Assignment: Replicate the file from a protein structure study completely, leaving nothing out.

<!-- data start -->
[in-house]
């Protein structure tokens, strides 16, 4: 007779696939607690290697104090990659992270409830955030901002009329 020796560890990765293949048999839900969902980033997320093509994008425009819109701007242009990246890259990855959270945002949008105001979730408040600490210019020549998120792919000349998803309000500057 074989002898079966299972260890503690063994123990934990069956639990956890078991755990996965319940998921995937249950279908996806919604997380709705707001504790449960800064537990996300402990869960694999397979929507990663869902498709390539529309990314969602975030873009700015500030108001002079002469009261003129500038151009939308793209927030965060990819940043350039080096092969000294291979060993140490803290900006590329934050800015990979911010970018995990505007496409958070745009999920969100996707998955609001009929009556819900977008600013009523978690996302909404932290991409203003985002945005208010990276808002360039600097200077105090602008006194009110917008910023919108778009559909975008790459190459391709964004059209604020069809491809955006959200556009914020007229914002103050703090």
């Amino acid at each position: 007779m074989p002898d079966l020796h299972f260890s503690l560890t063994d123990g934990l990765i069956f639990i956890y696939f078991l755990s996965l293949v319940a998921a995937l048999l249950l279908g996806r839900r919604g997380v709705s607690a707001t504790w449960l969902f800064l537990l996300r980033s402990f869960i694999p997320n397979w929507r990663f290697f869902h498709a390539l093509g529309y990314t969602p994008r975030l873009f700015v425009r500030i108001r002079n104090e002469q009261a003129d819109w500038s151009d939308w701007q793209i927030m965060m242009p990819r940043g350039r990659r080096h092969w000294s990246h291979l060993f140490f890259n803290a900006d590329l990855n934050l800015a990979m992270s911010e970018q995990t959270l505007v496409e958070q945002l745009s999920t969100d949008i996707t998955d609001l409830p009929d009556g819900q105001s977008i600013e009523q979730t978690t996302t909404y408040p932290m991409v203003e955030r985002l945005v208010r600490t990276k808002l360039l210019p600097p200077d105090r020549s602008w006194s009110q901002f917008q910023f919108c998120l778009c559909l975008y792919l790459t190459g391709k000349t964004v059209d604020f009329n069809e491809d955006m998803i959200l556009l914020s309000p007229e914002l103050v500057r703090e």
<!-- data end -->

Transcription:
[in-house]
């Protein structure tokens, strides 16, 4: 007779696939607690290697104090990659992270409830955030901002009329 020796560890990765293949048999839900969902980033997320093509994008425009819109701007242009990246890259990855959270945002949008105001979730408040600490210019020549998120792919000349998803309000500057 074989002898079966299972260890503690063994123990934990069956639990956890078991755990996965319940998921995937249950279908996806919604997380709705707001504790449960800064537990996300402990869960694999397979929507990663869902498709390539529309990314969602975030873009700015500030108001002079002469009261003129500038151009939308793209927030965060990819940043350039080096092969000294291979060993140490803290900006590329934050800015990979911010970018995990505007496409958070745009999920969100996707998955609001009929009556819900977008600013009523978690996302909404932290991409203003985002945005208010990276808002360039600097200077105090602008006194009110917008910023919108778009559909975008790459190459391709964004059209604020069809491809955006959200556009914020007229914002103050703090």
């Amino acid at each position: 007779m074989p002898d079966l020796h299972f260890s503690l560890t063994d123990g934990l990765i069956f639990i956890y696939f078991l755990s996965l293949v319940a998921a995937l048999l249950l279908g996806r839900r919604g997380v709705s607690a707001t504790w449960l969902f800064l537990l996300r980033s402990f869960i694999p997320n397979w929507r990663f290697f869902h498709a390539l093509g529309y990314t969602p994008r975030l873009f700015v425009r500030i108001r002079n104090e002469q009261a003129d819109w500038s151009d939308w701007q793209i927030m965060m242009p990819r940043g350039r990659r080096h092969w000294s990246h291979l060993f140490f890259n803290a900006d590329l990855n934050l800015a990979m992270s911010e970018q995990t959270l505007v496409e958070q945002l745009s999920t969100d949008i996707t998955d609001l409830p009929d009556g819900q105001s977008i600013e009523q979730t978690t996302t909404y408040p932290m991409v203003e955030r985002l945005v208010r600490t990276k808002l360039l210019p600097p200077d105090r020549s602008w006194s009110q901002f917008q910023f919108c998120l778009c559909l975008y792919l790459t190459g391709k000349t964004v059209d604020f009329n069809e491809d955006m998803i959200l556009l914020s309000p007229e914002l103050v500057r703090e």